4 Investing Rules Even ‘Regular’ People Can Use to Get Rich

·4 min read
Julien & Kiersten Saunders
Julien & Kiersten Saunders

In 2012, Julien and Kiersten Saunders were swimming in debt. Flash forward to 2018, and the couple had paid off $200,000.

In their new book Cashing Out: Win The Wealth Game By Walking Away, released Tuesday, the couple explains how they did it — and how others can, too.

The Saunders, a Black couple, say they wrote this book because most personal finance books don’t fully reflect the lived experience Black Americans face.

“They naively assume that doing better is purely a function of knowing better while disregarding the complexities, cultural or social elements that shape our decision making,” they told Money.

In “Cashing Out,” the Saunders address spending, saving, earning, investing and more, all while maintaining a focus on the personal side of money through the lens of the Black American experience, as they’ve done for years via their Rich and Regular blog, podcast and YouTube series.

Read on for an excerpt on their rules for investing.

Being armed with the true cost of investing and the power of low-cost index funds is like being officially knighted into a growing invisible army of savvy, like-minded investors around the world. You have your clear marching orders and a shiny new protective shield to prevent the enemy from infiltrating your pockets. But it wouldn’t hurt to have some encouraging words taped to the inside of your shield to help keep you focused in the event of a surprise attack. Here are some rules on investing to help you along the way.

1. Fees are a four-letter f-word

The magic of compounding interest works in both directions. It can be either a mighty force that pushes you forward or a parachute on your back making it all but impossible to sprint. It’s easy to see a single-digit percentage, and assume it’s a minuscule amount. But in reality, we should think of it this way:

For a $10,000 investment, over forty years, assuming a standard 7 percent rate of return, a:

  • 1.0 percent fee equals one-third of the total value (expensive)

  • 2.0 percent fee equals just over half of the total value (ridiculously expensive)

  • 0.5 percent fee equals about 17 percent of the total value (affordable)

  • 0.1 percent fee equals about 4 percent of the total value (ideal)

2. Your money can work harder than you can

We’ve all been taught the value of an education and the importance of a strong work ethic. The combination of both and following a strong moral code are supposedly the core ingredients for a good and successful life. Unfortunately, the data suggests, it’s simply not enough. According to a 2018 Pew Research Center study, “After adjusting for inflation, … today’s average hourly wage has just about the same purchasing power it did in 1978, following a long slide in the 1980s and early 1990s and bumpy, inconsistent growth since then.” This means that despite advances in productivity, the average American is only slightly better off than they were almost forty years ago.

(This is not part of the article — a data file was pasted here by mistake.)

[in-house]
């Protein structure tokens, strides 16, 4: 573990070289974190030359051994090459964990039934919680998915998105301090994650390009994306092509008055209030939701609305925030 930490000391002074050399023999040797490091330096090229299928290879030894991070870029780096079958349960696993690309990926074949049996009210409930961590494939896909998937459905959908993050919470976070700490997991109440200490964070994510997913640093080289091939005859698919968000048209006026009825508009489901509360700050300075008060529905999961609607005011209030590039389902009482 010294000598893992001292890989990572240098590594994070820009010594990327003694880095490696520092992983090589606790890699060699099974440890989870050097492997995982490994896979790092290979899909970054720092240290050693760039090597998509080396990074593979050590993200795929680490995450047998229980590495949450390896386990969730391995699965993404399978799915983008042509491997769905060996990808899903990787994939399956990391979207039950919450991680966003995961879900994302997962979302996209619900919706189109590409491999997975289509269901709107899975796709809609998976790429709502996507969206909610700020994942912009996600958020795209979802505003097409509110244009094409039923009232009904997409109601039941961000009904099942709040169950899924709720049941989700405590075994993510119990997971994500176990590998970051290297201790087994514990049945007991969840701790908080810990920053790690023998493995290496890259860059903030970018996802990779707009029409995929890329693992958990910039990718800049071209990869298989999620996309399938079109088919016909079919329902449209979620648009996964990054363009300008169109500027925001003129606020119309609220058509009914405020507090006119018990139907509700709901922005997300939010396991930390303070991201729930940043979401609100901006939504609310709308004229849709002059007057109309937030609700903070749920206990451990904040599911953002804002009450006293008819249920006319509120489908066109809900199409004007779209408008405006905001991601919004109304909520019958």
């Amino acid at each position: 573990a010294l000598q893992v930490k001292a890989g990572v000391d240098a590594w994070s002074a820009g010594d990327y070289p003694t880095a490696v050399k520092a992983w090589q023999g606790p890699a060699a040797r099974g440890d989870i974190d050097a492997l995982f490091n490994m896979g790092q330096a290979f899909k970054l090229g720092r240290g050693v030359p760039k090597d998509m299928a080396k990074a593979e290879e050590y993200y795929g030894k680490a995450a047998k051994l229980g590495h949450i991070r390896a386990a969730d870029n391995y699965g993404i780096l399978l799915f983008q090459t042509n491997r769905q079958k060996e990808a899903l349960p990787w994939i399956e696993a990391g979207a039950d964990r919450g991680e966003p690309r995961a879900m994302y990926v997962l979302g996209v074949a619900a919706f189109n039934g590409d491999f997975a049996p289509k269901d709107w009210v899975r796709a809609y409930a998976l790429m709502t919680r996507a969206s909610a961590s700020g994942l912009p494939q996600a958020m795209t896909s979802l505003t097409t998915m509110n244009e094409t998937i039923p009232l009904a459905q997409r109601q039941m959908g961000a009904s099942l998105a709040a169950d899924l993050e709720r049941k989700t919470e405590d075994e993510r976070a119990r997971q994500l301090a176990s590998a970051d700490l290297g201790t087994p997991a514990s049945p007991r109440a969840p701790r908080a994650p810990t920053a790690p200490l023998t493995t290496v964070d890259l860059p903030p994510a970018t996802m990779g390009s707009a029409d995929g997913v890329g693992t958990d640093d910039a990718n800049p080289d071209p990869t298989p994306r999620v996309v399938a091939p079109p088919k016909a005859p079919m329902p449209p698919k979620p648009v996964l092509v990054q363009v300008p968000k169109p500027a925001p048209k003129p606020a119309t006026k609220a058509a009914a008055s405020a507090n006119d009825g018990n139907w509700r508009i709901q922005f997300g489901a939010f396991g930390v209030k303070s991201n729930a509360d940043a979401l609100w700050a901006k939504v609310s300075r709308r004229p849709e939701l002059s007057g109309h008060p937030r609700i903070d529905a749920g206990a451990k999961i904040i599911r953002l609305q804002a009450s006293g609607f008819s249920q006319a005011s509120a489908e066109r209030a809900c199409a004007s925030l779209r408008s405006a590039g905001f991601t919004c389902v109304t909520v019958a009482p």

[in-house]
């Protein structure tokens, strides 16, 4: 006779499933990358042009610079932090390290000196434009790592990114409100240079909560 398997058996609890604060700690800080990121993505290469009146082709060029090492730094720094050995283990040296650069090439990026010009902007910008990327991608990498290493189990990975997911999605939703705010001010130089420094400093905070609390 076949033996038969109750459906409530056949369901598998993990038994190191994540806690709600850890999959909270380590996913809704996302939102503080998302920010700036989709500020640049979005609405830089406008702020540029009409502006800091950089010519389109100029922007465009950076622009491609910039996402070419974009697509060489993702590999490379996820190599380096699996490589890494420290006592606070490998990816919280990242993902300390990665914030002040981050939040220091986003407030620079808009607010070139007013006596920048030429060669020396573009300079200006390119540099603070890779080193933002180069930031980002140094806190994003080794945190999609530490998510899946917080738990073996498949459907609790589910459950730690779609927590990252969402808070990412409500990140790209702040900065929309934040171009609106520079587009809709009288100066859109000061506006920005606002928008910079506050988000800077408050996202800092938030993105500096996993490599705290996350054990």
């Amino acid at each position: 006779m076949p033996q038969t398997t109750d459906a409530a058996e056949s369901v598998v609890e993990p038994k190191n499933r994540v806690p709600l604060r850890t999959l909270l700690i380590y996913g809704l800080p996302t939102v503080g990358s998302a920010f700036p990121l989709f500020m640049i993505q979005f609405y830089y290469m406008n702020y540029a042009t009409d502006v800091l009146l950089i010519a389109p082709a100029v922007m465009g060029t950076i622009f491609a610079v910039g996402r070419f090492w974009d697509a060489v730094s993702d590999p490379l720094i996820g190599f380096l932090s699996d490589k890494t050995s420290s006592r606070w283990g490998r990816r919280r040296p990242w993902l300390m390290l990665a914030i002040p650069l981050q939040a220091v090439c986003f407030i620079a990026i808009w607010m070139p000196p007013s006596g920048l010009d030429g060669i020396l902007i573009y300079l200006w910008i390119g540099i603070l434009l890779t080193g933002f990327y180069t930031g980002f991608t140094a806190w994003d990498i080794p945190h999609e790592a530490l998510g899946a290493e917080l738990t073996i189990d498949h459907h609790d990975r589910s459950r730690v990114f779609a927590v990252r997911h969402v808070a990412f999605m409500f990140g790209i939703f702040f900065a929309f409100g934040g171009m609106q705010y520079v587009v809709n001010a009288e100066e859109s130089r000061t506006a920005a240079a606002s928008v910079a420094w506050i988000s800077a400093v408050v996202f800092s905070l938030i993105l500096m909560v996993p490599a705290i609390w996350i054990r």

Conversely, over that same period of time, between 1980 and 2020, a $10,000 investment in a simple S&P 500 index fund would have grown into almost three-quarters of a million dollars requiring no work at all. So, while it’s admirable and virtuous to pride ourselves on our abilities to work hard, the potential value of our labor is unfulfilled when income isn’t converted to investments. It’s fine to work for money, but it’s far better to have your money work for you.

Cashing Out Book Cover by Julien & Kiersten Saunders
Courtesy of Julien & Kiersten Saunders

3. Don’t believe the hype

There have been a handful of notable stock market crashes (bear markets) in modern history. There’s the 1929 Great Depression, the 1987 crash known as Black Monday, the bursting of the dot-com bubble in 2000, and the financial crisis of 2008. After each of these crashes, the financial media pounces on the story, stoking fear and whipping the general public into a frenzy with concerns about our country or global markets falling apart.

Then, without fail, things start to bounce back, and the financial media celebrates the remarkable achievements of the public and private sectors for bringing us all back to the prosperity we’ve come to know and love. All is fine in the world and we can get back to fancy vacations, luxury cars, and fancy homes. It would be irresponsible for us to say you should completely ignore it, but you should know it’s all hype. Just as your entire life can’t be defined by your best and worst days, the value of your investments isn’t determined by them either. Your job is to simply hold on for the ride and try your best to enjoy the view between the peaks and valleys. Don’t pat yourself on the back when things go remarkably well, and don’t shoot yourself in the foot when things are going poorly.

4. Take calculated risks

As you accumulate more wealth, you’re in a better position to take on more risk. This means investment opportunities such as cryptocurrencies, IPOs, and individual stock holdings can and should occupy a greater percentage of your total wealth. As we explained in chapter 3, once your income has fulfilled its purpose of providing flexibility, a good rule of thumb is to begin allocating 5 percent of your net worth to invest in emerging or riskier asset classes. This approach to diversification can accelerate you into financial independence sooner, and from there you have the option to reallocate even further.

Cashing Out is out now. You can buy it on Amazon here.

Excerpted from CASHING OUT: Win the Wealth Game by Walking Away by Julien and Kiersten Saunders with permission of Portfolio, an imprint of Penguin Publishing Group, a division of Penguin Random House LLC. Copyright © Julien and Kiersten Saunders, 2022.

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